Hazard, Hardship, and Damned Little Pay is only now availabe in CD format. Here are two reviews of when it was released as a cassette in 1988.
Leonard, Regnier, Sydney , Music Diary Nov 1988
This cassette provides a fascinating insight into the world of nineteenth century commercial sailing. Viewed from the comfort of our living rooms this era must seem a romantic one, yet, as the title suggests, there were hard realities confronting the men, and these “most remarkable work-songs in the English language” (cassettes leaflet) were born out of gruelling work in very adverse conditions.
The Roaring Forties (Robin Connaughton, Brian Grayson, Tom Hanson, Len Neary, Tony Cochrane, Bob and Margaret Walters) are to be commended on their effort to bring these songs to our attention in their raw, unaccompanied original form, together with much genuine atmosphere of those bygone days. Their singing is consistently clean, which, with all the fourth and fifth intervals, is not as easy as it sounds. The words, for the most part, are clearly understandable. It pays to listen to the words, for they are full of remarkable lines of rough, poetic beauty.
The cassette’s musical presentation is so appealing that one becomes interested in the subject.
Cierwen Jones, Cornstalk, August 1988
I have always felt it odd that so much joviality is associated with shanty singing, especially when they are, after all, work songs, formulated to add rhythm and co-ordination to manual labour. But then, my association with them is being two sheets into the wind and feeling frustrated because my fellow alcoholics are slurring the lyrics.
The Roaring Forties shanty group, previously known as the “Ensemble of Fat Bearded Shanty Singers” (EFBSS) comprises a varying collection of singers. For the purpose of this recording, the members are Robin Connaughton, Brian Grayson, Tom Hanson, Len Neary, Tony Cochrane, and Margaret Walters, most of whom I have heard as individuals, and as such are fine performers. With this collection of people, I can’t help wondering whether the name refers to the trade winds or their ages.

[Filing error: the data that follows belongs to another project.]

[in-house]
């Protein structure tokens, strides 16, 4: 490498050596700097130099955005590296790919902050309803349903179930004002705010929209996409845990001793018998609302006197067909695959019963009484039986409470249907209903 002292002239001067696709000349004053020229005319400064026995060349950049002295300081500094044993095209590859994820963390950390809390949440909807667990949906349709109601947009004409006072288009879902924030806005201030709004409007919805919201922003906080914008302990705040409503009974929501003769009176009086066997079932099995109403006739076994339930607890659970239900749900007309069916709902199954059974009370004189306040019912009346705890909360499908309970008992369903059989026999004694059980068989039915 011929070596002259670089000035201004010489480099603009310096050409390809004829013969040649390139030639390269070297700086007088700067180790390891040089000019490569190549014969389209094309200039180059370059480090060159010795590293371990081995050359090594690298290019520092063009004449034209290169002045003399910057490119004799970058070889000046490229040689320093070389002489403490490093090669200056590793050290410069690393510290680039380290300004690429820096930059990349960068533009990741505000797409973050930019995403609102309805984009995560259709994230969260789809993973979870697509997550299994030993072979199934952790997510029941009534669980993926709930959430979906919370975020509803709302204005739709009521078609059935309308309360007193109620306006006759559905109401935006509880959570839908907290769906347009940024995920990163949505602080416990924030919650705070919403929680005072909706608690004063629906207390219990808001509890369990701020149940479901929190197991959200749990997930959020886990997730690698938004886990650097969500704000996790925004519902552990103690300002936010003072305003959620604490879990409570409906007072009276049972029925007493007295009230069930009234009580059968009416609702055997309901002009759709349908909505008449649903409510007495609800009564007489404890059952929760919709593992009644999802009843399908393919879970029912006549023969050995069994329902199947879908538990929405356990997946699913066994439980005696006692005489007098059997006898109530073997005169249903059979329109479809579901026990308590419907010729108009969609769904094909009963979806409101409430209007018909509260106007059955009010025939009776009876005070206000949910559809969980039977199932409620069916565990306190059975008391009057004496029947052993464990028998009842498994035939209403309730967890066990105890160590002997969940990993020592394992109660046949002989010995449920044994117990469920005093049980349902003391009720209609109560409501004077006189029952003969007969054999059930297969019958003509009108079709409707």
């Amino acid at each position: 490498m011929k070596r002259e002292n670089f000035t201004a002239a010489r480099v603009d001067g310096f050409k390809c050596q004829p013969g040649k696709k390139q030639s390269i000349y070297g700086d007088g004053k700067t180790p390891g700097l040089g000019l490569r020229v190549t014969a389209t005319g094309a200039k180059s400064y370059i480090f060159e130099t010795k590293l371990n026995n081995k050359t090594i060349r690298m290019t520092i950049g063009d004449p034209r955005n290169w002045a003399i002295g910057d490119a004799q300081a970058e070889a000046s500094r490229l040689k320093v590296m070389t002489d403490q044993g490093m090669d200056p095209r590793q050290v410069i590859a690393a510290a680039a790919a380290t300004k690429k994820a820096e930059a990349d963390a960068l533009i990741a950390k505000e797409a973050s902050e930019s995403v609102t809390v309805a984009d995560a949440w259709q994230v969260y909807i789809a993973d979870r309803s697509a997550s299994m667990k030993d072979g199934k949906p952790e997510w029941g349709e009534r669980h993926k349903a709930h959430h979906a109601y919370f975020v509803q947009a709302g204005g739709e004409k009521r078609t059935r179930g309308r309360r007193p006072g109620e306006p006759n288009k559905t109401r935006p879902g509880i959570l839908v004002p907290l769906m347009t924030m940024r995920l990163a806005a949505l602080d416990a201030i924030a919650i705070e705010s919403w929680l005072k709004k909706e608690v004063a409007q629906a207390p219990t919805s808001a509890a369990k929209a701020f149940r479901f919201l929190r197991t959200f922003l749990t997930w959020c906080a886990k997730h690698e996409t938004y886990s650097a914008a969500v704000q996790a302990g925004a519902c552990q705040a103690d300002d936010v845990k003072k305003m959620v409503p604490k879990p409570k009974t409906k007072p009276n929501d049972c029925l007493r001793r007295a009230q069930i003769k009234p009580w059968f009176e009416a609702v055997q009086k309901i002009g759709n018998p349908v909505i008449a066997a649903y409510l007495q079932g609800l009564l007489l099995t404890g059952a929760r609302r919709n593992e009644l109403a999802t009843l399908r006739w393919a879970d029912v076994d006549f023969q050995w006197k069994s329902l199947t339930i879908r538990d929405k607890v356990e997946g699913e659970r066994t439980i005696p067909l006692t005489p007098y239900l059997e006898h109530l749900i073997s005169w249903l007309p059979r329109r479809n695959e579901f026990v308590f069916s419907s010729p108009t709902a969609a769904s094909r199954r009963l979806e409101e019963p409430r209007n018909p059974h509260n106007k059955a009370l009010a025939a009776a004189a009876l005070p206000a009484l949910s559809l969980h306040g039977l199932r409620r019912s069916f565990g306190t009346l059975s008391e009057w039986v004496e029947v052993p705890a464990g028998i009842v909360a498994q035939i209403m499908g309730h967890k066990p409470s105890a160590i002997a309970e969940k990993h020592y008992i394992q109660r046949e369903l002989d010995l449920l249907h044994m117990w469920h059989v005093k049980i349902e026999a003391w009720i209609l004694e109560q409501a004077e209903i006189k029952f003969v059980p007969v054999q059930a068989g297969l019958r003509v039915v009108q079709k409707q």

The 24 shanties on this tape are sung unaccompanied. While unaccompanied singing is by no means a new phenomenon, it is only relatively recently that it has been successfully combined with the technology of the recording studio. This is not without good reason. Our ears are accustomed to a broad range of sound emanating from our stereo speakers, so that voice alone may sound lost and thin.
Where a number of voices of varying tone and timbre are combined in close harmony, as in this case, the sound is remarkably full, and added instrumentation would probably confuse rather than enhance the sound. Refer to Ladysmith Black Mambazo to see what I mean. The similarity with LBM doesn’t stop with singing a capella. There is a structural similarity in that the songs comprise call-and-response with a heavy emphasis on rhythm. In the case of LBM this comes from the natural rhythms of the Zulu language; in the case of the shanties, it comes from the pace required by the tasks which the songs accompany.
I can recommend this tape to all those who would otherwise be left mute when a shanty session develops at the bar, Armed with a copy of Hazard, Hardship, and Damned Little Pay, you’ll have enough ammunition to contribute something more than , “two pints, please.”
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